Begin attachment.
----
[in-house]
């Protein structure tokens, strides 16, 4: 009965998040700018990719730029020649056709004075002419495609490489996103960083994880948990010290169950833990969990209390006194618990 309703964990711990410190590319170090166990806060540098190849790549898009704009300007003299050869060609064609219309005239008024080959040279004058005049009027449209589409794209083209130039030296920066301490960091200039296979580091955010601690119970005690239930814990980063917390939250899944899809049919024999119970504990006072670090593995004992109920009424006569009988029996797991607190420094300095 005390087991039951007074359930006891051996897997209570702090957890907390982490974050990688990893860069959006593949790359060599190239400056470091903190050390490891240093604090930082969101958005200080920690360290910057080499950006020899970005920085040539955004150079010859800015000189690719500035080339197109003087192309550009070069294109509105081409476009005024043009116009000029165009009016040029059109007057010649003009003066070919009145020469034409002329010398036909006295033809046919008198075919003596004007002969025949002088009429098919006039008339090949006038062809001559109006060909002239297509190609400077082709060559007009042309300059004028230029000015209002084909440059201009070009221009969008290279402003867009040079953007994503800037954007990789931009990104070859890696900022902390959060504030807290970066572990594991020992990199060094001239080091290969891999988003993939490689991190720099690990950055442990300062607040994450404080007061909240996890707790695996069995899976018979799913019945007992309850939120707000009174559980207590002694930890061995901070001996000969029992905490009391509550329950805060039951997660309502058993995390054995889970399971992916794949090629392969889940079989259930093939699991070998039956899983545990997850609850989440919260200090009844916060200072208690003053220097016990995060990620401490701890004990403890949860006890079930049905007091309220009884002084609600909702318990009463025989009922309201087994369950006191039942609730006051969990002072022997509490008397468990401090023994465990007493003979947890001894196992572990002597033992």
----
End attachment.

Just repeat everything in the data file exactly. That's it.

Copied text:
[in-house]
């Protein structure tokens, strides 16, 4: 009965998040700018990719730029020649056709004075002419495609490489996103960083994880948990010290169950833990969990209390006194618990 309703964990711990410190590319170090166990806060540098190849790549898009704009300007003299050869060609064609219309005239008024080959040279004058005049009027449209589409794209083209130039030296920066301490960091200039296979580091955010601690119970005690239930814990980063917390939250899944899809049919024999119970504990006072670090593995004992109920009424006569009988029996797991607190420094300095 005390087991039951007074359930006891051996897997209570702090957890907390982490974050990688990893860069959006593949790359060599190239400056470091903190050390490891240093604090930082969101958005200080920690360290910057080499950006020899970005920085040539955004150079010859800015000189690719500035080339197109003087192309550009070069294109509105081409476009005024043009116009000029165009009016040029059109007057010649003009003066070919009145020469034409002329010398036909006295033809046919008198075919003596004007002969025949002088009429098919006039008339090949006038062809001559109006060909002239297509190609400077082709060559007009042309300059004028230029000015209002084909440059201009070009221009969008290279402003867009040079953007994503800037954007990789931009990104070859890696900022902390959060504030807290970066572990594991020992990199060094001239080091290969891999988003993939490689991190720099690990950055442990300062607040994450404080007061909240996890707790695996069995899976018979799913019945007992309850939120707000009174559980207590002694930890061995901070001996000969029992905490009391509550329950805060039951997660309502058993995390054995889970399971992916794949090629392969889940079989259930093939699991070998039956899983545990997850609850989440919260200090009844916060200072208690003053220097016990995060990620401490701890004990403890949860006890079930049905007091309220009884002084609600909702318990009463025989009922309201087994369950006191039942609730006051969990002072022997509490008397468990401090023994465990007493003979947890001894196992572990002597033992």